Information and Tourism
Merseyside is a relatively new county. It didn't exist as such until 1974, when the government decided to combine the five metropolitan boroughs of Knowsley, St. Helens, Sefton, the Wirral and the city of Liverpool.
Liverpool hasn't always been seen in the best of lights, thanks to a period of economic decline. In recent years, though, it has managed to transform itself from gritty northern city to a thriving cultural centre. You only have to see the iconic Liver Birds perched aloft the Royal Liver Building to know where you are. Liverpool was the home of The Beatles - nicknamed the 'Fab Four', who frequently performed at the Cavern Club. Two of the most famous houses in Liverpool are Number 20, Forthlin Road and 'Mendips' (251 Menlove Avenue), the respective childhood homes of Paul McCartney and John Lennon. Few visitors to Liverpool can resist a ferry trip across the Mersey.
Outside of the city limits, Merseyside shows many more sides to its multifaceted character. The Wirral Peninsula - more commonly known as 'The Wirral', has a reputation for being a cut above the rest of Merseyside. Originally, it was part of northern Cheshire. Its largest town, Birkenhead, was the beneficiary of the first publicly funded park and it is widely believed that this very park was actually the inspiration behind the development of New York's Central Park. Port Sunlight Village was created here in the late 19th century by William Hesketh Lever of soap fame, and has been carefully preserved for future visitors to Merseyside.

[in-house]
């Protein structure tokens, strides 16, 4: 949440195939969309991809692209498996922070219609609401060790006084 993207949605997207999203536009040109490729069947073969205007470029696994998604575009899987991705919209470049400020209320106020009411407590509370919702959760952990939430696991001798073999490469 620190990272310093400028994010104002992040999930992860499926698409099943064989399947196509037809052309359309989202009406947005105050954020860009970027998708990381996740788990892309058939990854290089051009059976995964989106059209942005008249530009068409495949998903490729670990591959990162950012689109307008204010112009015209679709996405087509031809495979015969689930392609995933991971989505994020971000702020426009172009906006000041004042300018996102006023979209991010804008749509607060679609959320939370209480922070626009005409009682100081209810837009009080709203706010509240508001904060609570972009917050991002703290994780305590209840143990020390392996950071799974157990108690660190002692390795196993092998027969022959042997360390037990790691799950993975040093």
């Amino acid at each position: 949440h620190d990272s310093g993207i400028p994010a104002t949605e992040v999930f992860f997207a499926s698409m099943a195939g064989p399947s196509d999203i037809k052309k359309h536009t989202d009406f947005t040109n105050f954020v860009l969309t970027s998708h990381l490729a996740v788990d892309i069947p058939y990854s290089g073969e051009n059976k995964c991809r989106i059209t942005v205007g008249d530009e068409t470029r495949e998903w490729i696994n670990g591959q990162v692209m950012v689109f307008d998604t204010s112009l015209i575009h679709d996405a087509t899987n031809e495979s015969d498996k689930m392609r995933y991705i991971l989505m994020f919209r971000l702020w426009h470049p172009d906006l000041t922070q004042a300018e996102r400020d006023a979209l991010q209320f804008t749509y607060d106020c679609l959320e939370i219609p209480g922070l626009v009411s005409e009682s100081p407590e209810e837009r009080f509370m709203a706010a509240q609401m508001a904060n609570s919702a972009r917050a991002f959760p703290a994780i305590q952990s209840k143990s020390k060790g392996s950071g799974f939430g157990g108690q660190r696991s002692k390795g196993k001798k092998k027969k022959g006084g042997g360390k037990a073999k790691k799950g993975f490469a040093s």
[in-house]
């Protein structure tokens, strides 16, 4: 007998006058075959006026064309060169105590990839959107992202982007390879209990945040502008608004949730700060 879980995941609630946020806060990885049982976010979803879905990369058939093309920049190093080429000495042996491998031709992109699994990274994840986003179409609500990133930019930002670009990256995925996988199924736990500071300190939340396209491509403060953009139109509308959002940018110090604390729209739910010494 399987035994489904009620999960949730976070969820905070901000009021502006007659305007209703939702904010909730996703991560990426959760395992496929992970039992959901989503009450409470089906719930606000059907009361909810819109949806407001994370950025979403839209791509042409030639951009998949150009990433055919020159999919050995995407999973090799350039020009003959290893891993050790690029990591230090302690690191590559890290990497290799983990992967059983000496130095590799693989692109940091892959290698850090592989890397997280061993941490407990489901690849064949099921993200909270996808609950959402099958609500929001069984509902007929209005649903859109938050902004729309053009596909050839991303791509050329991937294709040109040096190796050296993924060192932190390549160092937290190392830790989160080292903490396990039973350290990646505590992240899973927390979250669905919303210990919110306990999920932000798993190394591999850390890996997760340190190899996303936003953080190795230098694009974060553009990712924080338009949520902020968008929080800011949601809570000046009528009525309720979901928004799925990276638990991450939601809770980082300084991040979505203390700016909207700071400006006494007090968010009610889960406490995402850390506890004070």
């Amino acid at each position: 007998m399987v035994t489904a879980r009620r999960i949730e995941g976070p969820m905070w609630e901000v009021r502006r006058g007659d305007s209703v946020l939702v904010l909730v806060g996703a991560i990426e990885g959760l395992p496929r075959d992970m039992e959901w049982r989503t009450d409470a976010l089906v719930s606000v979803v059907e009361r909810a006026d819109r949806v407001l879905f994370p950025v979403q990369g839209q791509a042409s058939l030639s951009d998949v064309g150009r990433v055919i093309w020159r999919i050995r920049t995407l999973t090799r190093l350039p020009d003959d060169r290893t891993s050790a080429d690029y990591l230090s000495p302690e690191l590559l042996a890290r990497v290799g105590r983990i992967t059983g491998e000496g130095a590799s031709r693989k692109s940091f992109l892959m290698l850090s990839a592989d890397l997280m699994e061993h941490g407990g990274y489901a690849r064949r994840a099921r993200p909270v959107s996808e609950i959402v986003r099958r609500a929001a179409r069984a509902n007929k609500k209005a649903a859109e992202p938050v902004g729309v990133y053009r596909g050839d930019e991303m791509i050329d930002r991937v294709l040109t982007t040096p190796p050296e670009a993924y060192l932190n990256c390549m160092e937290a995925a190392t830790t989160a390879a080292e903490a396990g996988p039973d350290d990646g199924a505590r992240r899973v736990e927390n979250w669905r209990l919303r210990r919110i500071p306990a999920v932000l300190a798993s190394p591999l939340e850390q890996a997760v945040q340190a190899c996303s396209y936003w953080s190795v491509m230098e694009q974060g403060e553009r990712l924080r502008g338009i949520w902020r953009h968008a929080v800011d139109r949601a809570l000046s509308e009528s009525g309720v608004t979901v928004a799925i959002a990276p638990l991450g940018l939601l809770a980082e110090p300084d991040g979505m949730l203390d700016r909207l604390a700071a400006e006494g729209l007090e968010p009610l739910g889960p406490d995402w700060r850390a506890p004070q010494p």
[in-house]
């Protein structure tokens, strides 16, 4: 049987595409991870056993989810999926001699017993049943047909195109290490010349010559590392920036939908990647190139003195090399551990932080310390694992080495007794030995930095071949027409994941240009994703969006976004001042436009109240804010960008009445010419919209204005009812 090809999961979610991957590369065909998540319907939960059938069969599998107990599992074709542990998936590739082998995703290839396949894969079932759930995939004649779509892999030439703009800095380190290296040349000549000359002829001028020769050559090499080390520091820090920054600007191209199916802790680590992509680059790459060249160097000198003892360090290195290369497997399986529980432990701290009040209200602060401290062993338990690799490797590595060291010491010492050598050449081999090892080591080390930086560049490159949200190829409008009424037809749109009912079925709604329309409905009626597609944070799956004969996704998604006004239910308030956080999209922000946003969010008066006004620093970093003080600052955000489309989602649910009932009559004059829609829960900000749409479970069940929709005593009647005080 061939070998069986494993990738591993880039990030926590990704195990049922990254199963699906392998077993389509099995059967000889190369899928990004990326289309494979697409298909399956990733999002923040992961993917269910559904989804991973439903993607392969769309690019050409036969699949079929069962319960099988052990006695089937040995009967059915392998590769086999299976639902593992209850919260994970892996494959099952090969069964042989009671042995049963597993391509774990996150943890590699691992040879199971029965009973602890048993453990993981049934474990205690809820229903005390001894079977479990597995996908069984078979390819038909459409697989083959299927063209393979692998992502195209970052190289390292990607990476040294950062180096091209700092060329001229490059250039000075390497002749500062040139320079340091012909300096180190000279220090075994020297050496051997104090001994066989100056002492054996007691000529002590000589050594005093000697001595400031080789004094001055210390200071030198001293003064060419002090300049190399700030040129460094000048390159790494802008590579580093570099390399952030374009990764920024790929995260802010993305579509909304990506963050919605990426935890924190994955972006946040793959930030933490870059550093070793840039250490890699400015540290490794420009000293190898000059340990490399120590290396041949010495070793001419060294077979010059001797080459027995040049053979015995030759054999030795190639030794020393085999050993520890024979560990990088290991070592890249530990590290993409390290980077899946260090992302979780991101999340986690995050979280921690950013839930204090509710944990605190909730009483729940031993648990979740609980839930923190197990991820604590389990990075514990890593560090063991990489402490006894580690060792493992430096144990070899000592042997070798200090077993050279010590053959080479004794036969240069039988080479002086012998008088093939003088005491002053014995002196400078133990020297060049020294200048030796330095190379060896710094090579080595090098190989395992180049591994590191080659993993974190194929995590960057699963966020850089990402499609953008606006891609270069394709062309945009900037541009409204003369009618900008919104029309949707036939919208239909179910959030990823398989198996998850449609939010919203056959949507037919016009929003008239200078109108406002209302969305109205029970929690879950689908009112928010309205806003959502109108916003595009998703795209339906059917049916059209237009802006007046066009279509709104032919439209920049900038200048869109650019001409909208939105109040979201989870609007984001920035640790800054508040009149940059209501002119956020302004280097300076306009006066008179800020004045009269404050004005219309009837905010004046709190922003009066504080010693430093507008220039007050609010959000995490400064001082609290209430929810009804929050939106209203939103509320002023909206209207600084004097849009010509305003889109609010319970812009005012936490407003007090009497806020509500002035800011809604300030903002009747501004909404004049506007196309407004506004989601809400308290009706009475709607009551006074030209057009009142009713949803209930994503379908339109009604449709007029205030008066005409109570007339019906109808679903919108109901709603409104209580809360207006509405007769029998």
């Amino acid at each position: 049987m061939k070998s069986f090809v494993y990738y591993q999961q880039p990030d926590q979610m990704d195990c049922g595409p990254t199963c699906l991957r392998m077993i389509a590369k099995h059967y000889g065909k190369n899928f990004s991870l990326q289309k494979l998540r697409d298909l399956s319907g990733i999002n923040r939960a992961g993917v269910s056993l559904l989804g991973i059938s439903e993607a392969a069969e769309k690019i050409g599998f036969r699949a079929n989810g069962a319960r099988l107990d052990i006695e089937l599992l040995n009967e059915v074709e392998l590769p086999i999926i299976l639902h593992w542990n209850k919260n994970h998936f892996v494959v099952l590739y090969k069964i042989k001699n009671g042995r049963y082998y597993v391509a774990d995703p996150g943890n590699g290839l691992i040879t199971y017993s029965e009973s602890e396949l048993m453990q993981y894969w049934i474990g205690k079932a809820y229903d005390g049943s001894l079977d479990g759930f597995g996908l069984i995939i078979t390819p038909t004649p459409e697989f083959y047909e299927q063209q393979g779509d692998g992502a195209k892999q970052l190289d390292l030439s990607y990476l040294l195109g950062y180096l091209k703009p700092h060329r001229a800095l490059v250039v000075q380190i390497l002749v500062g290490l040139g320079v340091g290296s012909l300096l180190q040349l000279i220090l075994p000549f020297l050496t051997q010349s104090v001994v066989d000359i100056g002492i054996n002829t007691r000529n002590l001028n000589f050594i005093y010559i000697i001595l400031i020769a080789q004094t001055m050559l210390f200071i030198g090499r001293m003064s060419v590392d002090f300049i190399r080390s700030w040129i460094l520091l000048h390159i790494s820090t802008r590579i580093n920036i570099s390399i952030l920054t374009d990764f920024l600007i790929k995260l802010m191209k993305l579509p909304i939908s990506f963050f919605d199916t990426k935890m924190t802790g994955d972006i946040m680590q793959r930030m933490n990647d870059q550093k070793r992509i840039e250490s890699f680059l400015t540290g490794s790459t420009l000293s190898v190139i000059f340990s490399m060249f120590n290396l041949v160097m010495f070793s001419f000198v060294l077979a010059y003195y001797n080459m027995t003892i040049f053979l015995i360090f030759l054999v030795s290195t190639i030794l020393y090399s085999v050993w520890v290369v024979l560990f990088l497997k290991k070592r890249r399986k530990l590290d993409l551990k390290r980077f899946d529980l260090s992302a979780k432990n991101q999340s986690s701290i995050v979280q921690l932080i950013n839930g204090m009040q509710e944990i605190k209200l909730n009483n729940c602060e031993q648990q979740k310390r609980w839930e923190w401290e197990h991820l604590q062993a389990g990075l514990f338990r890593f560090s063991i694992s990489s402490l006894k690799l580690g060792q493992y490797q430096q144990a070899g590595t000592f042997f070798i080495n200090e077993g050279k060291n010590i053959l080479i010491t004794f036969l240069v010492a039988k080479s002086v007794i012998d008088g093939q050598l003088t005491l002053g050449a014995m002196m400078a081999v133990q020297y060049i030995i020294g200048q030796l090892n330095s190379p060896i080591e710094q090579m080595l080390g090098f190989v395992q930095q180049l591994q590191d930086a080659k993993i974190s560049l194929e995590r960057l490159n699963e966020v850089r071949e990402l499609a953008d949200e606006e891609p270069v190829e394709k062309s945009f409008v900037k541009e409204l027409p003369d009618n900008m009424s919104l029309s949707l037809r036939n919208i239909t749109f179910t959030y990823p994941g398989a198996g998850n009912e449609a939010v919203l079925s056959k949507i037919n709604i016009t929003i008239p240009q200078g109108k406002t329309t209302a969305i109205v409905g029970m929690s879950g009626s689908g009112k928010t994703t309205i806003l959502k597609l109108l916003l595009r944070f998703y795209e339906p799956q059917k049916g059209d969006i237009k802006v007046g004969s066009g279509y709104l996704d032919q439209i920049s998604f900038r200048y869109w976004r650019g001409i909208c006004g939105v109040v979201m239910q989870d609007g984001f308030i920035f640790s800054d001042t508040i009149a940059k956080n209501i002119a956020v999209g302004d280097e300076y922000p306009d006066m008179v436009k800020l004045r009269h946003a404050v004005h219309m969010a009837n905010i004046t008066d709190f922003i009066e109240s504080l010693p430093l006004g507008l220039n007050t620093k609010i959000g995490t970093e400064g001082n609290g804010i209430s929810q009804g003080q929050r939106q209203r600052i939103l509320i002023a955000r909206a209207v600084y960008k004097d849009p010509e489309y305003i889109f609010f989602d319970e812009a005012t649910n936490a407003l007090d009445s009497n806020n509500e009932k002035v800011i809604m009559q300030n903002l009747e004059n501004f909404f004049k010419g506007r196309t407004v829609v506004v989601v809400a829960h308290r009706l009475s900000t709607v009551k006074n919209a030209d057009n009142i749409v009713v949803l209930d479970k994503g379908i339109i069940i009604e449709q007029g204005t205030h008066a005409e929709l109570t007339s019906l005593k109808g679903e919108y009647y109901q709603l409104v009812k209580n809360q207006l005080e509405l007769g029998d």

A holiday on the Wirral tends to be a traditional affair with oodles of English seaside charm. The sandy beaches of West Kirby, New Brighton and Hoylake are accompanied by promenades for a bracing stroll or two. Interestingly, the weather on this part of the English coast is reputed to be not quite as bracing as elsewhere. West Kirby, in particular, boasts an unusually sunny climate.
Head north from the Wirral and you will encounter more Merseyside gems. During the summer, there is always a steady stream of visitors heading for Formby, with its sand dunes and population of red squirrels, a rare sight these days in England. Likewise, the seaside resort of Southport is a popular place for families and tourists to visit, thanks to its vast expanse of sand and elegant glass-canopied shop fronts.
Merseyside is also home to the Aintree Racecourse, which is perhaps best known for staging the infamous Grand National steeplechase each year. The course used is particularly demanding, with many competitors failing to complete the race.
Merseyside Information and Fast Facts
- Country: England
- Region: North-West England
- Population: approximately 1.4 million
- Biggest city: Liverpool
- Language: English
- Area: 250 square miles / 650 square kilometres
- Number of Grade II listed buildings in Port Sunlight Village: 900
Map of Merseyside